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Mediterranean Reconfigurations

Intercultural Trade, Commercial Litigation, and Legal Pluralism

The book series Mediterranean Reconfigurations is devoted to the analyses of historical change in the Mediterranean over a long period (15th - 19th centuries), challenging totalizing narratives that “Westernize” Mediterranean history as having led naturally to European domination in the 19th and 20th centuries. In reality, the encounters of Muslim, Jewish, Armenian and Protestant merchants and sailors with legal customs and judicial practices different from their own gave rise to legal and cultural creativity throughout the Mediterranean. Through the prism of commercial litigation, the series thus offers a more accurate and deeper understanding of the practices of intercultural trade, in a context profoundly shaped by legal pluralism and multiple and overlapping spaces of jurisdiction. Comparative case studies offer empirically-based indicators for both regional and more general processes, here called "Mediterranean reconfigurations", e.g. the changing interplay and positioning of individual and institutional actors on different levels in a variety of commercial and legal contexts.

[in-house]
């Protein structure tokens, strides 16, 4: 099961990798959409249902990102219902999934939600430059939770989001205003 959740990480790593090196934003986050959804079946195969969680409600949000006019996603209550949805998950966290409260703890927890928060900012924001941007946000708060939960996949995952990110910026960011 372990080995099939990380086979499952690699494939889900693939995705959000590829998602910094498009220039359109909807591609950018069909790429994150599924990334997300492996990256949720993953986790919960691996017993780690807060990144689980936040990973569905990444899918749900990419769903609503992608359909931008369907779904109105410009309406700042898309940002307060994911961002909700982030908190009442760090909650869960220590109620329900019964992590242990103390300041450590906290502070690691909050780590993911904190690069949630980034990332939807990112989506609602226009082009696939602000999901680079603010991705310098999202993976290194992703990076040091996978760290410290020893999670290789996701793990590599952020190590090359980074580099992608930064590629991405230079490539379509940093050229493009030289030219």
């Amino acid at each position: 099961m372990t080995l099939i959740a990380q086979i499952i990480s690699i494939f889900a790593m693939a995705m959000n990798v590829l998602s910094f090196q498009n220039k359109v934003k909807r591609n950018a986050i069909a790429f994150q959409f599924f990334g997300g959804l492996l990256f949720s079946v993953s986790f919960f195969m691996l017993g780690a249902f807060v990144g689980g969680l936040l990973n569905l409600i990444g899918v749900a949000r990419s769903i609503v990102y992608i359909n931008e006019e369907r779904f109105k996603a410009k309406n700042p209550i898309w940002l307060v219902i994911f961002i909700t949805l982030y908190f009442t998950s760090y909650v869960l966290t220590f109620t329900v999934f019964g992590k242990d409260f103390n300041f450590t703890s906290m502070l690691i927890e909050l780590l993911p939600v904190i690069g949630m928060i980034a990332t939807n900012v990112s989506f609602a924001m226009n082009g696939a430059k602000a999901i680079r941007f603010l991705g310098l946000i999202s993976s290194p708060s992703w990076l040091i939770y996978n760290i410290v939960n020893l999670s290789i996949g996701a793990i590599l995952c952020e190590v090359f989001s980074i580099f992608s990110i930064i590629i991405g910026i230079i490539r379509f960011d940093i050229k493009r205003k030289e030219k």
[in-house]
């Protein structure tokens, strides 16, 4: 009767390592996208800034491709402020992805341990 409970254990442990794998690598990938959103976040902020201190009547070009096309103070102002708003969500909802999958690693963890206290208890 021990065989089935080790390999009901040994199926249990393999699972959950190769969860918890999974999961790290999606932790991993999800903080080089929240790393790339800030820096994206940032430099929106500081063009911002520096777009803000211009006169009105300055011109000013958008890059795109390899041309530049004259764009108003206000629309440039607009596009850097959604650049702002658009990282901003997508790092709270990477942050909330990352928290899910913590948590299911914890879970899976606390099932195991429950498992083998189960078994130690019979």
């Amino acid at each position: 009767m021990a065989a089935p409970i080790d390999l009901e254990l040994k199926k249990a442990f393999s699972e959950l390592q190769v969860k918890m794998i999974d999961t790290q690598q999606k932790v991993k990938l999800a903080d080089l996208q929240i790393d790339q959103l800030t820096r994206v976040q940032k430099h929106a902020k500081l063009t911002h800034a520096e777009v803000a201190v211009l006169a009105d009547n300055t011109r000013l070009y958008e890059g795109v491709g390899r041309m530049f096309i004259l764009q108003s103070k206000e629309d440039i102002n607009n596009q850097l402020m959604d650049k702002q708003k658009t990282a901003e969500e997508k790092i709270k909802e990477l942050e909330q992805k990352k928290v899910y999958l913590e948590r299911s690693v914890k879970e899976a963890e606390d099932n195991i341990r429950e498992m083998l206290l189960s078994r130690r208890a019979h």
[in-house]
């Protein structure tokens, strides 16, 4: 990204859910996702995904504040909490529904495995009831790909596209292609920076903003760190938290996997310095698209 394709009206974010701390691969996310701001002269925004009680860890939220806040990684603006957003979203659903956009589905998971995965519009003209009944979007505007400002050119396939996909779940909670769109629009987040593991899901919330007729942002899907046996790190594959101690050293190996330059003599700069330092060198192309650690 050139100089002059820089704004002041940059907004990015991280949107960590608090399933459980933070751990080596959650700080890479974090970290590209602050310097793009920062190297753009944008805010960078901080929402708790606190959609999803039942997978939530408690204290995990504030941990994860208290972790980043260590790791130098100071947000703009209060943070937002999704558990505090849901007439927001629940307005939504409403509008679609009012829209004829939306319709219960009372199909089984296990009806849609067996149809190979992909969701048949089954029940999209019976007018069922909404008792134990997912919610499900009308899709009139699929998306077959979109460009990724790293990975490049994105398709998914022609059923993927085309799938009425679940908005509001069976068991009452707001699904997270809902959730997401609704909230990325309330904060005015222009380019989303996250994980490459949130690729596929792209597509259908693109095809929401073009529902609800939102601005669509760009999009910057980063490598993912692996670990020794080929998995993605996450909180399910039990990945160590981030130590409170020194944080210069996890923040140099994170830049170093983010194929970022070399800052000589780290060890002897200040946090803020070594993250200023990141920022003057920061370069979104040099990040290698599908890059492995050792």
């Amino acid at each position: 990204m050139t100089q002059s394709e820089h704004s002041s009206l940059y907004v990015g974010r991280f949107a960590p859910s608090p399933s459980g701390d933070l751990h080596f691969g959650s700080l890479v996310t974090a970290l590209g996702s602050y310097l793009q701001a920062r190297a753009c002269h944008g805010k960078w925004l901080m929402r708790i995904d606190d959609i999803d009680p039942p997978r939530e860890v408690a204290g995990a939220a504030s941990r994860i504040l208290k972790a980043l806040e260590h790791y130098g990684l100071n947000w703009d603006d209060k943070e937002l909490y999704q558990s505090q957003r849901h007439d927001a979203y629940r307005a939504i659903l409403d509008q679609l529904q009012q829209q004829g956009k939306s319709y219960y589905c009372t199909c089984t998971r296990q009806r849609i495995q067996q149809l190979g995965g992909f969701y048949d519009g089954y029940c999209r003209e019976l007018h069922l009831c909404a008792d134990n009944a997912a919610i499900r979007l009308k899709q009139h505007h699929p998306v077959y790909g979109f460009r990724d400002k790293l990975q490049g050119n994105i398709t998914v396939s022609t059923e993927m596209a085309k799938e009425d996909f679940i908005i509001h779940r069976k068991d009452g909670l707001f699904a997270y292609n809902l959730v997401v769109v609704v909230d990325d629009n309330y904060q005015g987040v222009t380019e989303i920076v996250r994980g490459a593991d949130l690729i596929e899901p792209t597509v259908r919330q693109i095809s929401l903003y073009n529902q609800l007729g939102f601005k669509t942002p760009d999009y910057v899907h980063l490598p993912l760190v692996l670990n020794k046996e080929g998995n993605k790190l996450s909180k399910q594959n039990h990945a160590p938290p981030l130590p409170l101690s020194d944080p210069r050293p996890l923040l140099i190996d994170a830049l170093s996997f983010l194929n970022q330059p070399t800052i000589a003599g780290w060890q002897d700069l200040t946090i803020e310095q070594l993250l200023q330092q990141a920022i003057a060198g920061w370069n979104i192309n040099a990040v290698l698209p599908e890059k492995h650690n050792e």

Edited by John Hudson

This series looks at the literature (Latin and vernacular, church and secular) of law, as well as legal practice and its context in Europe from Justinian in the 6th century down to the 1560s. It provides a forum for interdisciplinary scholarly work – original monographs, article collections, editions of primary sources, translations – in the fields of the history of law, historical anthropology, social/cultural history, material culture (sumptuary laws), political and economic history, church history, dispute theory and history of rhetoric, aiming to build a bridge between the history of law and other fields in medieval studies. It will accept studies on Roman and canon law, English common law, Continental customary law, and Jewish and Islamic law.

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The series published an average of two volumes per year over the last 5 years.